6 Neoclassical Liberal Economic Theory Reducing impediments to the free movement of goods and capital lifts the wealth of all states by allowing them to concentrate on things in which they have greatest expertise Comparative Advantage

7 Foreign Direct Investment (FDI) Corporations based in one country making investments to establish and run business operations in other countries brings technical information, jobs, and transmission of ideas Globalization has most direct effect on people through their work and employment Most important source of FDI...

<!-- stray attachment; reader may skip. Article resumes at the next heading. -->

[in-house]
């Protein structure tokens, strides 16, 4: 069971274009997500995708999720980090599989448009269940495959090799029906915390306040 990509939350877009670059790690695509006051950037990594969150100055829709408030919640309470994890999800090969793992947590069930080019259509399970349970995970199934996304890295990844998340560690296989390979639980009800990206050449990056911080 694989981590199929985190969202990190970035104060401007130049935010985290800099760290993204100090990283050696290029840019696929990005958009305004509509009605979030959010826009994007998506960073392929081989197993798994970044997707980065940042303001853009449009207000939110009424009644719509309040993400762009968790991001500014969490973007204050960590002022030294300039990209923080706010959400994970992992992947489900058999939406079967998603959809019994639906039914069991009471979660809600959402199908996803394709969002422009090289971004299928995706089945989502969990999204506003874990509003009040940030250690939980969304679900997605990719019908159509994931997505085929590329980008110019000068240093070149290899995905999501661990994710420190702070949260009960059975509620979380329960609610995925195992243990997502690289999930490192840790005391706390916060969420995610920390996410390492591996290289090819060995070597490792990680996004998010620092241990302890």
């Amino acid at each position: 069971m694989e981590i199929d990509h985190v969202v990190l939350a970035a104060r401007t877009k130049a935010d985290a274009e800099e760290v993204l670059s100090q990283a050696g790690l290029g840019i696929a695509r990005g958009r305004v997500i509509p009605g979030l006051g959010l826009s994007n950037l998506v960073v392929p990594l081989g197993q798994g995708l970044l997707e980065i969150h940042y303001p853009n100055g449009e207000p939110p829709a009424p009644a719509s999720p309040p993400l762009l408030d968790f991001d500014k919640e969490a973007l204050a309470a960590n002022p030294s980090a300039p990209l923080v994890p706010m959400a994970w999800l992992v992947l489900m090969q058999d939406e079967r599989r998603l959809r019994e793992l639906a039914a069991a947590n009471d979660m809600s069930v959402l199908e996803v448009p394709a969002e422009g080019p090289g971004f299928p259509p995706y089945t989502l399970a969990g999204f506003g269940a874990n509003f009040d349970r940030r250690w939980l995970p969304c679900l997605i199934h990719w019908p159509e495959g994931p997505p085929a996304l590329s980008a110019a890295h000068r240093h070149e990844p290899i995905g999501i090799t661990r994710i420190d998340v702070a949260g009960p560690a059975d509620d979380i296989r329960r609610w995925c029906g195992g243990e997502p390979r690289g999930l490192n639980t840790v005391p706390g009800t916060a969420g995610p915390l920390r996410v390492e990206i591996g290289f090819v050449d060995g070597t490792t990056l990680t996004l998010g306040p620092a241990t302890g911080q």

8 Multinational Corporations (MNCs) MNCs – firms with business operations physically located in more than one country 43,500 from developed countries, only 9,500 from developing world 1/3 of the worlds exports The top 10 MNCS have sales figures greater than the GDP of 170 countries

9 MNCs and Inequality Search for new markets, more resources, better investments, and cheaper labor in foreign host countries Can create competition between countries vying for investment MNCs wealth and strong bargaining position relative to poorer and weaker developing countries FDI can cause regional inequality which causes unrest

10 Race to the Bottom Accelerated by globalization Companies seek the lowest level of regulation and taxation, forcing competing governments to lower their standards of labor, human rights, and environmental protection, taxation, and other regulation Leads to less strict regulations and lower wages in countries seeking FDI